Entertaining if you just want a good story, yet shot through with some very deep stuff - especially the brilliant, brilliant ending (which is one of the finest denouements I've encountered in any novel - the last three words have a huge impact that spell out the myseteries which have stretched Ike and the reader on their respective quests and revealed some things niether might have wanted to acknowledge), 'Tapping the Source' is an amazing read, a lot more than the sum of its parts. Supposedly the inspiration for 'Point Break', a film I've never seen which sounds pretty cheesy (its plot is very different to this novel as far as I can tell from wikipedia's entry on the film), 'Tapping the Source' is a novel everyone interested in great writing should read.

Stephen E. Andrews, author, '100 Must Read Books For Men'
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on 11 September 2000
Possibly the best book I have ever read. The first surfing novel I have ever read. Amazingly true to life descriptions of the sport. I also liked the way it tackled other aspects of life in Huntington Beach apart from the surfing. A true eye-opener to the whole Californian surf culture.
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on 19 January 2003
I found this novel well written, carefully plotted and with good characterisation. It's basically a coming of age story which uses surfing and early 1980s californian slacker lifestyle to show the growth of the main character over the course of a summer. I liked the way it was difficult to gauge the level of threat implied behind the sinister goings on - for example, has ike's sister been murdered or has she just wondered off. You don't find out until near the end. I did, however, have two main problems with it: firstly, the novel has suffered slightly because it seems to be very much of its time (this is a problem you often get with fiction which is a few years old but set in the present) - i had to really think about what early 80s california must have been like - it seems to me with hindsight a kind of a dark hidden and not very well know period - after the beach boys era of californian surf but sort of pre- mtv/baywatch sanitised generation. I think because of this the novel has become more of an historical piece of literature than perhaps the author intended or could have forseen - with the advantage of historical hindsight it seems like it could only have been set in a few years in the early 80s. When you have this sort of situation with a novel which has been around for a few years you usually expect a foreword inserted by the author to give an historical perspective and i think this would help here. You definately can't read it as though it was written in 2003. Another problem with this novel (and through absolutely no fault of its own) is the influence its had on other writers - i can think of 3 or 4 novels which have really copied from it, for example, the Beach, and a lot of Bret Easton Ellis - especially Glamorama. I think this became more apparent toward the end of the novel and the conculsion felt a bit contrived because of this. Overall though a good read.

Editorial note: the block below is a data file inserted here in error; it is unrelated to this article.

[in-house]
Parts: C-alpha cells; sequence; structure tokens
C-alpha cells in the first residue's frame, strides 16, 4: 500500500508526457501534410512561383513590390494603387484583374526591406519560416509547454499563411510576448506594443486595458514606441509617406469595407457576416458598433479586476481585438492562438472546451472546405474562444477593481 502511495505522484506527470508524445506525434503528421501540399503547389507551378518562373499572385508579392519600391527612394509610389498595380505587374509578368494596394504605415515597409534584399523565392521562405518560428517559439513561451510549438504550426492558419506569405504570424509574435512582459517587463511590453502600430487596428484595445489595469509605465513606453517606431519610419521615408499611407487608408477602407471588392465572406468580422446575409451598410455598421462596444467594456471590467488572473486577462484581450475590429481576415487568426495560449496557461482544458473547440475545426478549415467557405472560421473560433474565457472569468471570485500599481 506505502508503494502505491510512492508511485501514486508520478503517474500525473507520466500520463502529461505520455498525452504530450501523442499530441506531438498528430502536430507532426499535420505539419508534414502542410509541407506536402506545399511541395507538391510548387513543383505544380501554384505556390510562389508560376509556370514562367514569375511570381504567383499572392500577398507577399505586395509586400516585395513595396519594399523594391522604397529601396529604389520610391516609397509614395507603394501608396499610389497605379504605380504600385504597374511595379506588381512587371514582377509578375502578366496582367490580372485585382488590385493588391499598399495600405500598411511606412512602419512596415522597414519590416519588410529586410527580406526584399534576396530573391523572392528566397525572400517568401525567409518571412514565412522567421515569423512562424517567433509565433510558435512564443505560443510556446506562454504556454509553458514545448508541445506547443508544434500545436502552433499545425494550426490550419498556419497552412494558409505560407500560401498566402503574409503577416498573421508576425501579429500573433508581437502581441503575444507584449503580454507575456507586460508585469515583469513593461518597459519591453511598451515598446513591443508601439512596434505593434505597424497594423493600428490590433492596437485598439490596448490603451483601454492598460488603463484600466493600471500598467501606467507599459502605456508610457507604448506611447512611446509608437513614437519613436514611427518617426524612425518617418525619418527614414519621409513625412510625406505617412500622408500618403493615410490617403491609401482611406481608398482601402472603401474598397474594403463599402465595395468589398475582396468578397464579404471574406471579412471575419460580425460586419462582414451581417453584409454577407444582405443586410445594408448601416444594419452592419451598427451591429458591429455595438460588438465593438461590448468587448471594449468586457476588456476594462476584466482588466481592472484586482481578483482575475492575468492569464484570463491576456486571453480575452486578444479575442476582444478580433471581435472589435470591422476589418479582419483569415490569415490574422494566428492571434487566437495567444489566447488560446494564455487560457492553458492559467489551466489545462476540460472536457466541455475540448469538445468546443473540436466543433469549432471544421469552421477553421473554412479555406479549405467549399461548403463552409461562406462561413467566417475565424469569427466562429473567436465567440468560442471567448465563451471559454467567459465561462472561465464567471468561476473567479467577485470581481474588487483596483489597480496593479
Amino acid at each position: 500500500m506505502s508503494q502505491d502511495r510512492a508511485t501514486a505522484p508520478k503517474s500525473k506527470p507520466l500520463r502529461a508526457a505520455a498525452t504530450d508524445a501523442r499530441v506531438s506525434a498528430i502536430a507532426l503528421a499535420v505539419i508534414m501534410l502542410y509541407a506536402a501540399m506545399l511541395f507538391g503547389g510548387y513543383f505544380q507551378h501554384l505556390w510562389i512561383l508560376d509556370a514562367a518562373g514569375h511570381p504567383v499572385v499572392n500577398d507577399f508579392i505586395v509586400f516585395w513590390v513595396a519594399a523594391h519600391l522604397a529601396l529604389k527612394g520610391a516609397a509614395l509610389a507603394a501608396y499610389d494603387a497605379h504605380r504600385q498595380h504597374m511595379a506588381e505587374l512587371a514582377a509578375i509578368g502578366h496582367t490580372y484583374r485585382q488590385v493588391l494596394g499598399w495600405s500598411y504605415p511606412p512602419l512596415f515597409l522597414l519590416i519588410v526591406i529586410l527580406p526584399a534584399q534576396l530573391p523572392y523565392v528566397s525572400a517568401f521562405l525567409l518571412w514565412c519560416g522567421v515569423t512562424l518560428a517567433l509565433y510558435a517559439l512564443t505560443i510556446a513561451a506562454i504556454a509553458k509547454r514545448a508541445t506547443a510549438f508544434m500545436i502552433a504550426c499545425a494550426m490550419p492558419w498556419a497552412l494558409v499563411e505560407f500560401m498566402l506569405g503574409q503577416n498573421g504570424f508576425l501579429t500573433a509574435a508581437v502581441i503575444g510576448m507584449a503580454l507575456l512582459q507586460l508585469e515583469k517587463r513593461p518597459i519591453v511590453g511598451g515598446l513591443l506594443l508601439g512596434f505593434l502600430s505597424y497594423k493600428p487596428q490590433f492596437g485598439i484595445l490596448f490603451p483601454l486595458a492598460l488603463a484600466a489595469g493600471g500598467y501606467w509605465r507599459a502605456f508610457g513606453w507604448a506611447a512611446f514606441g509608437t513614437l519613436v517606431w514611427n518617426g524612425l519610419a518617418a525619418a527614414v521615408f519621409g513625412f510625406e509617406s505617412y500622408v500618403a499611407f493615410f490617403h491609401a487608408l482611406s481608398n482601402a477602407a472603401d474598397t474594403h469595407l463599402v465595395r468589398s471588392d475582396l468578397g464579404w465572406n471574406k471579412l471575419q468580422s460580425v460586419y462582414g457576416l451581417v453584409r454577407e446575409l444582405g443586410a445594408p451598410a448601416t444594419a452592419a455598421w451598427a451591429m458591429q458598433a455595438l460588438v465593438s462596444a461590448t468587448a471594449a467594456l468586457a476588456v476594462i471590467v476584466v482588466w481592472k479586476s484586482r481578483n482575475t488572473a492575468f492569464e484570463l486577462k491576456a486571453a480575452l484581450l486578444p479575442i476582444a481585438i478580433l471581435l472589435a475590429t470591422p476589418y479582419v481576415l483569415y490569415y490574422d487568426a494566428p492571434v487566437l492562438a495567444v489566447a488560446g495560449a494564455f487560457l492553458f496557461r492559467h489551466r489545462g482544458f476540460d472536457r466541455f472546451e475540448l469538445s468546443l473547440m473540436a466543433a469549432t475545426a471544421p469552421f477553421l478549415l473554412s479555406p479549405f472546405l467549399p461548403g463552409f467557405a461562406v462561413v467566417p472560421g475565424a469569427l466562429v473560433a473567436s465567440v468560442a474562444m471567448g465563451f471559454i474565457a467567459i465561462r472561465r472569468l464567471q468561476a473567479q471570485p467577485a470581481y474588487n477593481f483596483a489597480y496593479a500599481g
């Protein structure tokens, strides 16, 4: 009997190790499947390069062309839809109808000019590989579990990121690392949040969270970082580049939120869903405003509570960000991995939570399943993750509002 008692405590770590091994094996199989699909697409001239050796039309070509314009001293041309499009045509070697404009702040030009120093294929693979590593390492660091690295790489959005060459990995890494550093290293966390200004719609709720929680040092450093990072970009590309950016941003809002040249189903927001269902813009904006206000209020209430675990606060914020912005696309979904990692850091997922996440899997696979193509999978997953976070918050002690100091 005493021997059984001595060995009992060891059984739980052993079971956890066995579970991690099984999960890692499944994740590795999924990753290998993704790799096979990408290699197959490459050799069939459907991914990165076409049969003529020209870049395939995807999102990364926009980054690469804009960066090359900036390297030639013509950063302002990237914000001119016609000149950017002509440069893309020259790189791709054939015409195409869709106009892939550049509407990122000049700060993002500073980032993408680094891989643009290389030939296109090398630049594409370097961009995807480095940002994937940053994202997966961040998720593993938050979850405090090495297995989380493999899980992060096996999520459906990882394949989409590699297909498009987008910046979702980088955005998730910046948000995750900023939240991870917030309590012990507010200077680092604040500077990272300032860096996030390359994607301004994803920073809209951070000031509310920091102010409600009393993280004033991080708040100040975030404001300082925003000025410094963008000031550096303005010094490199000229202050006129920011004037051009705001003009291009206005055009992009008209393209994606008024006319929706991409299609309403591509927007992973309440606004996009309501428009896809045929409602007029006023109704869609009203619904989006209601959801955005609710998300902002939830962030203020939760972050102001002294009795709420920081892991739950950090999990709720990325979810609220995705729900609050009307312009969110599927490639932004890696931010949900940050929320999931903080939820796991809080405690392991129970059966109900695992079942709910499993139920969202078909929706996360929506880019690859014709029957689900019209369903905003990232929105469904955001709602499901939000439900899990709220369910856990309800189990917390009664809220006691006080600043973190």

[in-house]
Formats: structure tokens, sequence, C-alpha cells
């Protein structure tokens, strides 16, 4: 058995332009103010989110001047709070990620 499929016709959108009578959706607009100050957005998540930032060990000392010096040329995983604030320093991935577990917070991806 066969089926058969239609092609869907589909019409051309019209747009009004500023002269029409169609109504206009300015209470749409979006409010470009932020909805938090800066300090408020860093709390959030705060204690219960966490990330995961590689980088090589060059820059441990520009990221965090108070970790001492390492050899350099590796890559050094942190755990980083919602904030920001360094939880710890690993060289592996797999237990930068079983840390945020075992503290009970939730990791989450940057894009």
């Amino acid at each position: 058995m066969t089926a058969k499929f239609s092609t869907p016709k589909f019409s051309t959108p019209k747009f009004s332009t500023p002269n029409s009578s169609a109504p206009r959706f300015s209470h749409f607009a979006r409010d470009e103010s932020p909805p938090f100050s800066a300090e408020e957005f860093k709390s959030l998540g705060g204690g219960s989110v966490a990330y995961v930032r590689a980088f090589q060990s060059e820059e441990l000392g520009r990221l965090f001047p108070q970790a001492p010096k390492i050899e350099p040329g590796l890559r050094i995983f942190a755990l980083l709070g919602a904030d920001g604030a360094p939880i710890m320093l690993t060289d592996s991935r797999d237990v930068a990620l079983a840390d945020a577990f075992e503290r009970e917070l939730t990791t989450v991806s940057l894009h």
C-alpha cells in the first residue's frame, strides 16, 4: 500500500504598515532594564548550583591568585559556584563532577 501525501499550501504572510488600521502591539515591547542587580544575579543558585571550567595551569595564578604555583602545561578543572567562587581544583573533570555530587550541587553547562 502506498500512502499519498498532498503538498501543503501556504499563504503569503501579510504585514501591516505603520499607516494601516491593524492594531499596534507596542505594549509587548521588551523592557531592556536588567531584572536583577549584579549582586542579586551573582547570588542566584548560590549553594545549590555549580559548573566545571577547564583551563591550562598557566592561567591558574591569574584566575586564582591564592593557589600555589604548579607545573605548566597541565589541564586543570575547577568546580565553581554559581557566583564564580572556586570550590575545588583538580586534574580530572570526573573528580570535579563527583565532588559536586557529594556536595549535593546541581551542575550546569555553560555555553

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on 19 June 2014
Somewhat mystified by the overwhelmingly positive reviews here, this was a massive waste of time, I just wish someone had given me a heads-up beforehand. All fairly unbelievable, plot wise, full of far fetched scenarios (none more so than the set piece at the end, which is so daft its almost comical) and one dimensional cliches passing for characters - troubled bad boy biker Preston is a Vietnam vet, is he? Wow, original. Do yourself a favour and swerve this nonsense.
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on 7 March 2013
What a find! Couldn't stop reading it. Great to discover this cult classic surf noir set right in Southern California!
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on 8 May 2001
While a little depressing 'tapping the source' charts a teen ages search for his missing sister from the desert to a seedy surf town, and beyond the beach into the sea. As well as surfing he discovers a world of bikers, drugs and pornography, into which he falls enjoying and excesses and for a while forgetting the purpose of his trip. While essentially a right of passage book the author maintains your interest with a number of twists and turns some fairly subtle and some more brutal. The sleazy side of the surf town makes for colorful backdrop to the main story line. It would be almost impossible to describe the feeling that learning to catch waves can invoke, the book focuses on the effect that surfing has on the other aspects of his life as this wave riding skills develop.
While its no substitute for paddling out and catching a few , when its blown out, flat or just to dam cold you could do a lot worst than settle down for a few hours with this book.
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on 6 March 2006
wow i really dont read to often, but i totally enjoyed reading this book. i'm from the east coast and it gives a totally new perspective on the west coast. i've never been there...yet. i just lost the book. i only have 75 (about not sure) pages left. im about to purchase another copy, unless i find my copy. thanks, Jay mountz
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VINE VOICEon 5 November 2003
I found this book a very absorbing read. The plot is well thought out and this keeps you gripped as you search for the answers. I was on a surf trip while reading it and found myself picking it up every spare moment I had even just to read the next couple of pages.
I agree with the coments from the other reviewer about the historical context of this novel and you should bear this in mind as you read, because the picture it paints of California at that time is very good.